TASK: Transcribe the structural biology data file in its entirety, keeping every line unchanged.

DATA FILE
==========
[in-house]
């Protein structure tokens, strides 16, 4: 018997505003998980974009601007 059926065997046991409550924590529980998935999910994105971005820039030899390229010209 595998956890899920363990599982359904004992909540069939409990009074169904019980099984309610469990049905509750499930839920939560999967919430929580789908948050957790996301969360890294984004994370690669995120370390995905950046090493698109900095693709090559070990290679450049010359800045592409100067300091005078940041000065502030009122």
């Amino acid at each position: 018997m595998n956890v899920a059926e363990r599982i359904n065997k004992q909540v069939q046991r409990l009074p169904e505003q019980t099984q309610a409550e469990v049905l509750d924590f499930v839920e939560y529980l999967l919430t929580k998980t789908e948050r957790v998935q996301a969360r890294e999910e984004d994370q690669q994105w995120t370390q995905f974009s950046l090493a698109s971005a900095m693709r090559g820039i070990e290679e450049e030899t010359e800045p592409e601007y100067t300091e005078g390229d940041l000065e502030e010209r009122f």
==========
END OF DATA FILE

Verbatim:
[in-house]
């Protein structure tokens, strides 16, 4: 018997505003998980974009601007 059926065997046991409550924590529980998935999910994105971005820039030899390229010209 595998956890899920363990599982359904004992909540069939409990009074169904019980099984309610469990049905509750499930839920939560999967919430929580789908948050957790996301969360890294984004994370690669995120370390995905950046090493698109900095693709090559070990290679450049010359800045592409100067300091005078940041000065502030009122």
């Amino acid at each position: 018997m595998n956890v899920a059926e363990r599982i359904n065997k004992q909540v069939q046991r409990l009074p169904e505003q019980t099984q309610a409550e469990v049905l509750d924590f499930v839920e939560y529980l999967l919430t929580k998980t789908e948050r957790v998935q996301a969360r890294e999910e984004d994370q690669q994105w995120t370390q995905f974009s950046l090493a698109s971005a900095m693709r090559g820039i070990e290679e450049e030899t010359e800045p592409e601007y100067t300091e005078g390229d940041l000065e502030e010209r009122f």